Living with PTSD is often an invisible reality for many Veterans. With a staggering 20-22 estimated Veteran suicides a day, there truly is a need for alternative treatments for Veterans with physical and mental health challenges.
This blog will focus on the mental health side of the conversation. A new and groundbreaking therapy being used for Veterans are service dogs. The first question many might have is what a service dog is? Other questions might include, how can service dogs help Veterans with mental health conditions? Who qualifies for one? How do you get one?
What are service dogs?
Service dogs are specially trained to do work or perform tasks for the benefit of an individual with a chronic disability who cannot perform the work or task independently for him or herself. Service dogs can, for example, pick things up, guide people who are blind, alert people who are deaf or pull a wheelchair. They can also remind a person to take prescribed medications and calm a person with posttraumatic stress disorder (PTSD) during an anxiety attack. It is important to note that service animals are working animals, not pets.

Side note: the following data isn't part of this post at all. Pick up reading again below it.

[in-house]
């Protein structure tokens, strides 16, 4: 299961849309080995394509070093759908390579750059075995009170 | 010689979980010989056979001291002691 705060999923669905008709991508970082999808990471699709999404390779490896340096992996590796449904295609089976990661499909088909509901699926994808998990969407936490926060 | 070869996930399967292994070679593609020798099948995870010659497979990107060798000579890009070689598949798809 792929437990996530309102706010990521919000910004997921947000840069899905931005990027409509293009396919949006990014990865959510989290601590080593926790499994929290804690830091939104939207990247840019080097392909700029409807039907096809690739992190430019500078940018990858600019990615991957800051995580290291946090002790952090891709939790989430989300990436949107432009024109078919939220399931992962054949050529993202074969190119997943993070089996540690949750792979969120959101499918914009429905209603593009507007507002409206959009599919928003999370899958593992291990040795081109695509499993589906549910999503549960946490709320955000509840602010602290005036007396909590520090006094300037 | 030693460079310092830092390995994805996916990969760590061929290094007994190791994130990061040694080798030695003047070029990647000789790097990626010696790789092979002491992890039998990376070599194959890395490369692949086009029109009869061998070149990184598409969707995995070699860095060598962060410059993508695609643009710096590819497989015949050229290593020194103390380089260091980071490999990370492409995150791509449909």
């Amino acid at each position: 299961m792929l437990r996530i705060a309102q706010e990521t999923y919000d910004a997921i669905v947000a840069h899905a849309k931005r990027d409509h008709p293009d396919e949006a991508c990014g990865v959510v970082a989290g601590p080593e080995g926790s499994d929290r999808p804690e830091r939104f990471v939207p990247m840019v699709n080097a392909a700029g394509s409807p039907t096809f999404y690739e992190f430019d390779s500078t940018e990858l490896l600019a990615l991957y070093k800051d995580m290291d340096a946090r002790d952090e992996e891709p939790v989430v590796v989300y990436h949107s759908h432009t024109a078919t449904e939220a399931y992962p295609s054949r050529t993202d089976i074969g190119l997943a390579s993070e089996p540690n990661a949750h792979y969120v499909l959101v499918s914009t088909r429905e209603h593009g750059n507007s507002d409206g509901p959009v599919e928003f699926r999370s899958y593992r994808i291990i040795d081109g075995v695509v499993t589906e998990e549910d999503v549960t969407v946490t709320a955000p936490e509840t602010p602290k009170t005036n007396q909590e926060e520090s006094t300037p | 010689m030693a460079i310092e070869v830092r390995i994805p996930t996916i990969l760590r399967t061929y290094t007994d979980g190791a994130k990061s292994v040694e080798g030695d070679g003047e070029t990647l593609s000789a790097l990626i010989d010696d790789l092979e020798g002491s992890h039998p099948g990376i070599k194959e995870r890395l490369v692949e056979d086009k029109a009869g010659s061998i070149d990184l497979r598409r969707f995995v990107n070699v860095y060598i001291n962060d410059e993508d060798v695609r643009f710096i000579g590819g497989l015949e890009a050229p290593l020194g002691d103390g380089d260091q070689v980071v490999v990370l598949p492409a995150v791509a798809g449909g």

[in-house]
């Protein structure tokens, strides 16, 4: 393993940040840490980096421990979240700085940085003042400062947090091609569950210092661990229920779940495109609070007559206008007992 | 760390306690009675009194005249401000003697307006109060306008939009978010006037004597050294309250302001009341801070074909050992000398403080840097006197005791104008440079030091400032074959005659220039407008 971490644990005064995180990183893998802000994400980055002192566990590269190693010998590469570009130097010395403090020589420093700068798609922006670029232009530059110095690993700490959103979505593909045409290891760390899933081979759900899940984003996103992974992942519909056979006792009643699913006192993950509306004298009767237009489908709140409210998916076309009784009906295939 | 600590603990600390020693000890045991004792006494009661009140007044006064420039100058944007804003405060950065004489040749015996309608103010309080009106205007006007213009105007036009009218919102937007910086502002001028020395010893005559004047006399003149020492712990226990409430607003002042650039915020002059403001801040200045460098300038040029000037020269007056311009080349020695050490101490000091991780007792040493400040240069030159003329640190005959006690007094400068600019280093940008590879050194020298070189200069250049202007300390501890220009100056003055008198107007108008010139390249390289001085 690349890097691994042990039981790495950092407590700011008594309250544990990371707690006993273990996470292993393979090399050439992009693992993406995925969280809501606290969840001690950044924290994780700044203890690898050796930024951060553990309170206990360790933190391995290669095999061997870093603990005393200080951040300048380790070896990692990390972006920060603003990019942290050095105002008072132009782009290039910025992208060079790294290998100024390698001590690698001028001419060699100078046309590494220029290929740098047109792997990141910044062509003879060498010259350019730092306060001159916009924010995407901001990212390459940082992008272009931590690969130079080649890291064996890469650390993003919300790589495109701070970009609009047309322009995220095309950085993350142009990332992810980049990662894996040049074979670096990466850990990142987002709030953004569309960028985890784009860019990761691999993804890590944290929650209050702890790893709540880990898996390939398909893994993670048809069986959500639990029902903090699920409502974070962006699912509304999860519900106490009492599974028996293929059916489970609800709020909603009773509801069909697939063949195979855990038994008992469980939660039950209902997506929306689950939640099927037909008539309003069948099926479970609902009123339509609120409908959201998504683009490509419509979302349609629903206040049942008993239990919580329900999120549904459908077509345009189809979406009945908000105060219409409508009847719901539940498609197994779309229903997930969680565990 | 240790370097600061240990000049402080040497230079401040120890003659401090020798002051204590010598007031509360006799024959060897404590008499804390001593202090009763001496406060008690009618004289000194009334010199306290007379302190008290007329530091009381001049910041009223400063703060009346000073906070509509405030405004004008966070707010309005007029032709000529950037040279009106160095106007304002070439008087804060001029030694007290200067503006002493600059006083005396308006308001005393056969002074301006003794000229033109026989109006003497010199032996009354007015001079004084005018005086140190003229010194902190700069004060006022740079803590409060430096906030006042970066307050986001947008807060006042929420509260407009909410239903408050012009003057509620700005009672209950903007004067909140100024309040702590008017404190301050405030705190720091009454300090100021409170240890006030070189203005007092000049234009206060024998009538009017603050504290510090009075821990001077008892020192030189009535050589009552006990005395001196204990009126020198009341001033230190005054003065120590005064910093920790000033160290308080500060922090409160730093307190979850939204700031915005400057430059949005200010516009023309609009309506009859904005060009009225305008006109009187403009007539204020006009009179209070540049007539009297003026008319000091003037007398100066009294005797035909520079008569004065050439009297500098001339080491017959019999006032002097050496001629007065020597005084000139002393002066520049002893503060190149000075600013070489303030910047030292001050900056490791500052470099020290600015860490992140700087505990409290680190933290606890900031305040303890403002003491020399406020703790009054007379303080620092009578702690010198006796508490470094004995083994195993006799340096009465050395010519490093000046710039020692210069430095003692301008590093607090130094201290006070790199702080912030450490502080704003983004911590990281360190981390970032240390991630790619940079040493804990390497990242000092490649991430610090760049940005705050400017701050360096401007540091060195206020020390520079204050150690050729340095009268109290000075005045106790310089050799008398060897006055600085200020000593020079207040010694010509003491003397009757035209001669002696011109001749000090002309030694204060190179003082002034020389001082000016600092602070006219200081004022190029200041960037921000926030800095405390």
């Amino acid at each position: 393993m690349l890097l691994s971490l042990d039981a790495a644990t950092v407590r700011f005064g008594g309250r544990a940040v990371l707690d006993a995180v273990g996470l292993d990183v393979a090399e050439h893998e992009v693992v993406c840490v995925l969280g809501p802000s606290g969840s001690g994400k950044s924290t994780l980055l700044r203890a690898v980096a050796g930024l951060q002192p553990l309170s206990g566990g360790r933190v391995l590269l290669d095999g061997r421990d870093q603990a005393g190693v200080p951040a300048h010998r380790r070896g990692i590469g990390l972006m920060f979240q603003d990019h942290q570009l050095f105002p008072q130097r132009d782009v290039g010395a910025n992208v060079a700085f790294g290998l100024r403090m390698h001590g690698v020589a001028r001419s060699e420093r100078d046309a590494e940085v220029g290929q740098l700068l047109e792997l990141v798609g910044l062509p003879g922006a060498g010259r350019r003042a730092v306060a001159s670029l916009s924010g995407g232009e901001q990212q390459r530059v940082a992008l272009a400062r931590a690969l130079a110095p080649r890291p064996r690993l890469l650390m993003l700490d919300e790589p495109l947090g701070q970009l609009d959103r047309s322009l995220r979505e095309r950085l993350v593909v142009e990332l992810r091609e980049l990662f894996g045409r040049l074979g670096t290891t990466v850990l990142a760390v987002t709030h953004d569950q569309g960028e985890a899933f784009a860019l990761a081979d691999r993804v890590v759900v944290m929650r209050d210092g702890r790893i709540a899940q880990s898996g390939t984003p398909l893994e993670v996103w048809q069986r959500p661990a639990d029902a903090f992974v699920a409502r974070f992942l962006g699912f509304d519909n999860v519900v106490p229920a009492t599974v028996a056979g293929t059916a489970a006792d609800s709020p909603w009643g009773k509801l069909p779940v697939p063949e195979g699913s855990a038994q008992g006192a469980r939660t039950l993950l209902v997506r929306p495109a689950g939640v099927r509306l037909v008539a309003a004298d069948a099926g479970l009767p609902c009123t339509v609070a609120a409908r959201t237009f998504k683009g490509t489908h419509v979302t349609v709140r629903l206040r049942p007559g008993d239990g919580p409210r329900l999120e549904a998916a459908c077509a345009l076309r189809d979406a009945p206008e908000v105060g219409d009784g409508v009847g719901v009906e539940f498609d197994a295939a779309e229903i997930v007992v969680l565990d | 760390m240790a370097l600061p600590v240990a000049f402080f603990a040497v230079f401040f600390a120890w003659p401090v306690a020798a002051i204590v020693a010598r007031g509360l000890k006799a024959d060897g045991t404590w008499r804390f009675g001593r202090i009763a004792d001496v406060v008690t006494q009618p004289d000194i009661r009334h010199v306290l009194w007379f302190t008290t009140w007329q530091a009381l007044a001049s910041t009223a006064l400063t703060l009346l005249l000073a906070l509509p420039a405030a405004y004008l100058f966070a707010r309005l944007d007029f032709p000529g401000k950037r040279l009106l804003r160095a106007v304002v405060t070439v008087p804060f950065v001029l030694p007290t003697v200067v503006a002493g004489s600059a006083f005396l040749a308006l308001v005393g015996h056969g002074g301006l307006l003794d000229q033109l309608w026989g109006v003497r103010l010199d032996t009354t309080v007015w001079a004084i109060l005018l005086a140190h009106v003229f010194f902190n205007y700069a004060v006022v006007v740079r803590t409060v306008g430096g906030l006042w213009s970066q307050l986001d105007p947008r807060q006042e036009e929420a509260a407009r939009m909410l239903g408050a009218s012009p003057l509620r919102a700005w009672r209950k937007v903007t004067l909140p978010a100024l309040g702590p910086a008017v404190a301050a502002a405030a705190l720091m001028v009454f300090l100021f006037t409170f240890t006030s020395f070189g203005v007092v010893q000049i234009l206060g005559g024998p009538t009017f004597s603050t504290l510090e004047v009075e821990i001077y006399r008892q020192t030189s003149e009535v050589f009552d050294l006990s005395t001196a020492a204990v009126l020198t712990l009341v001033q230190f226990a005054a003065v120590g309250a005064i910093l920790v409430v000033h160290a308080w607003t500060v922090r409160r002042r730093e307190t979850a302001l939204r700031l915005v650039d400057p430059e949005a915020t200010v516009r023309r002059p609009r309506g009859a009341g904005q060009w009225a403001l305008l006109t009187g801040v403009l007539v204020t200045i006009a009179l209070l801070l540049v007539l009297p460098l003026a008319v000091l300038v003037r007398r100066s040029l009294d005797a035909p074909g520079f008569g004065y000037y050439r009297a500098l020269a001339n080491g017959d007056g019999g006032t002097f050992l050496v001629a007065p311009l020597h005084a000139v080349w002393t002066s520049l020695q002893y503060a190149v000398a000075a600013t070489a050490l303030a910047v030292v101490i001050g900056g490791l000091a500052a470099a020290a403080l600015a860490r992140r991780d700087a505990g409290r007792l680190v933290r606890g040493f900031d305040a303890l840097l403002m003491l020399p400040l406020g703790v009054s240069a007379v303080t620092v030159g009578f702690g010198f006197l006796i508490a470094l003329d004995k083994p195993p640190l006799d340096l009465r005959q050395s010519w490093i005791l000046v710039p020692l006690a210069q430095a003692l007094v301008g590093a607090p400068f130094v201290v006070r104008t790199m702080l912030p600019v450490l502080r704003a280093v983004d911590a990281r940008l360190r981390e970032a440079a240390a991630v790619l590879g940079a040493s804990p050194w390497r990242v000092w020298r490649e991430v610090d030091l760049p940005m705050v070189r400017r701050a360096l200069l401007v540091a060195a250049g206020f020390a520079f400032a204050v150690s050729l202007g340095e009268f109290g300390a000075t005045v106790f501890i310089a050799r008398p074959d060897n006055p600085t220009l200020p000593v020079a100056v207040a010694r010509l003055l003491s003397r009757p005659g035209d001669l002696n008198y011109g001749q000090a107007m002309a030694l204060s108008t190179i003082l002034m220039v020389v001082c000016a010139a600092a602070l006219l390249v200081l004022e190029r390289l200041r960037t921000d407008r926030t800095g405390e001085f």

How can service dogs help Veterans with mental health conditions?
Service dogs are trained to a standard, and additional training is usually customized to the individual needs of the Veteran. Most groups that train and place service dogs with qualified Veterans, work with the Veteran and service dog as they learn to work as a team. Goals range from increased physical, emotional and social self-sufficiency. A few examples of some of the tasks service dogs are trained to do include, but are not limited to:
- Alleviate anxiety/distress and provide psycho-emotional grounding by nudging, pawing, and leaning.
- Assist a person in waking from night terrors and nightmares.
- Distract a person from an event or specific maladaptive behavior by nudging, pawing, and licking.
- Bring medication to a person on command or when alerted to do so by a timer/alarm.
- Stand in front of or circle an individual in crowded areas in order to create personal space in a non-aggressive manner.
- Lead an individual safely to a building exit when experiencing an anxiety or panic attack.
- Get help by alerting another person or activate an emergency button or alert system.
A trained PTSD service dog is a tool and is not intended to substitute or replace current therapeutic or medication treatment plan.
I have PTSD. I denied this for a long time, but eventually, I had to seek out treatment. I then went on to explore other options which led me to find a group that works with Veterans with PTSD. Above is Legend, my SDiT (service dog in training), whose namesake is for Navy Seal Chris Kyle. The images above are of another SDiT, Beck, training in an airport and public transportation venues. He will be graduating and then placed with his Veteran in a few weeks.